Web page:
Elect J. Commun. Inf. Innov. Health, vol 1, No 1, 71-81.
TRIPS, bilateralism and patents: how they are failing both the developed and the developing world and what to do about It
Centre for Governance of Knowledge and Development, Regulatory Institutions Network, College of Asia and the Pacific, The Australian National University, Canberra, Australia (firstname.lastname@example.org)
The vast majority of the world’s biological resources and traditional knowledge is located in the developing world,
yet the vast majority of the world’s intellectual property over biotechnology is owned by the developed world.
Since the formation of the WTO the developing world has supported the developed world’s demands for stronger
intellectual property protection. However, as it now seeks the support of the developed world to exploit these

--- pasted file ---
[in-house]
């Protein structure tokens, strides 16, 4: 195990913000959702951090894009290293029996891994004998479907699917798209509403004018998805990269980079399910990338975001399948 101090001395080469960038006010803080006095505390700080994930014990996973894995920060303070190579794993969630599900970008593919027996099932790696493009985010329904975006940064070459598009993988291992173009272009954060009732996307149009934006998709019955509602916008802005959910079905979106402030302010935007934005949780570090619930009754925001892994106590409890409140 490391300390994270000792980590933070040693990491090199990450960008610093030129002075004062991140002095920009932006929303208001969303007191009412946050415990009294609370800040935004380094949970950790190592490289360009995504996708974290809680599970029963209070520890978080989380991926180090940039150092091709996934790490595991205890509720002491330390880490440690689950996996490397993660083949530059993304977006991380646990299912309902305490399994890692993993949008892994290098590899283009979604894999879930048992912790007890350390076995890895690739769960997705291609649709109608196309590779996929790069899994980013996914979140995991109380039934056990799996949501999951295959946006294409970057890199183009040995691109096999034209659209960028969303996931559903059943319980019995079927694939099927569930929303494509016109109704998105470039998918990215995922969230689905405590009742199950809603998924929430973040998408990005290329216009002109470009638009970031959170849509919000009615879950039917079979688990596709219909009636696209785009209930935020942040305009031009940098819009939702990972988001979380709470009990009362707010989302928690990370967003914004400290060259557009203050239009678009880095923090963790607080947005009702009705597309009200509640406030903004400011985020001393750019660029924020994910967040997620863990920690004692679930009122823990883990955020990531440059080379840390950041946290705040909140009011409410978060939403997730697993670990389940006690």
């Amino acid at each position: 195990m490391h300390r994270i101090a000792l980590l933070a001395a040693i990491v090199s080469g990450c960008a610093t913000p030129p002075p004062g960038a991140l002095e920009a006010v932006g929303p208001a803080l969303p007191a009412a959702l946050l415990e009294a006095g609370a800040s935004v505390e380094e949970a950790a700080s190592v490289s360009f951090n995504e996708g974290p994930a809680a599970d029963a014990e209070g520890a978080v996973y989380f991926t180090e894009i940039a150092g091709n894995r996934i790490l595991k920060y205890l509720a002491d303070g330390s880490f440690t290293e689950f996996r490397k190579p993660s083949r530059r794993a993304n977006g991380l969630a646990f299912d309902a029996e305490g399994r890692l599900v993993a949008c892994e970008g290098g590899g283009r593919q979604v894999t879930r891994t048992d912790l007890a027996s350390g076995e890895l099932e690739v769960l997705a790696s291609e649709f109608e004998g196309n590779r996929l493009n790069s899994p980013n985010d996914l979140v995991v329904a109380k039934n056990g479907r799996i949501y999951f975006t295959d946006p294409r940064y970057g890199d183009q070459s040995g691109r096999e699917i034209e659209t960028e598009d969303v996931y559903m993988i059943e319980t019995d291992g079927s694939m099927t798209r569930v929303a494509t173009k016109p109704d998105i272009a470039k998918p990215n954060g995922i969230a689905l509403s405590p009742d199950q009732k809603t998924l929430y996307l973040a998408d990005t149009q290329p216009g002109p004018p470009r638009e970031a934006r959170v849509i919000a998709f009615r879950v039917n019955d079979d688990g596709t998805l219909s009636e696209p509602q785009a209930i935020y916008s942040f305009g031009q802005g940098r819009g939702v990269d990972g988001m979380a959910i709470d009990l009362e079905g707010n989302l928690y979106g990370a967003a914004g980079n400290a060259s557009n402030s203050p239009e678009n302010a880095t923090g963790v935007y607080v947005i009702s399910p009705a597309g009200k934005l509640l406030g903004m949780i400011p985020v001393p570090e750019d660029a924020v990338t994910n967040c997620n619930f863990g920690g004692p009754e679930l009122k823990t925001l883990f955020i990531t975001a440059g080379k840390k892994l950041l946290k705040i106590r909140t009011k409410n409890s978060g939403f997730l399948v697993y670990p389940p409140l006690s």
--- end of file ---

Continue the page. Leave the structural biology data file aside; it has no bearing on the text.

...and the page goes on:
resources, it finds that the developed world has only responded with overtures of bilateralism. Furthermore, the
expected increases in foreign direct investment have not materialised, yet have continued to flow to China, a
country that is the world’s largest producer of counterfeit goods. In this paper, Luigi Palombi discusses TRIPS,
post-TRIPS bilateralism and patents in the context of biological resources and traditional knowledge and seeks to
provide a solution to the present intellectual property deadlock between the developed and developing worlds.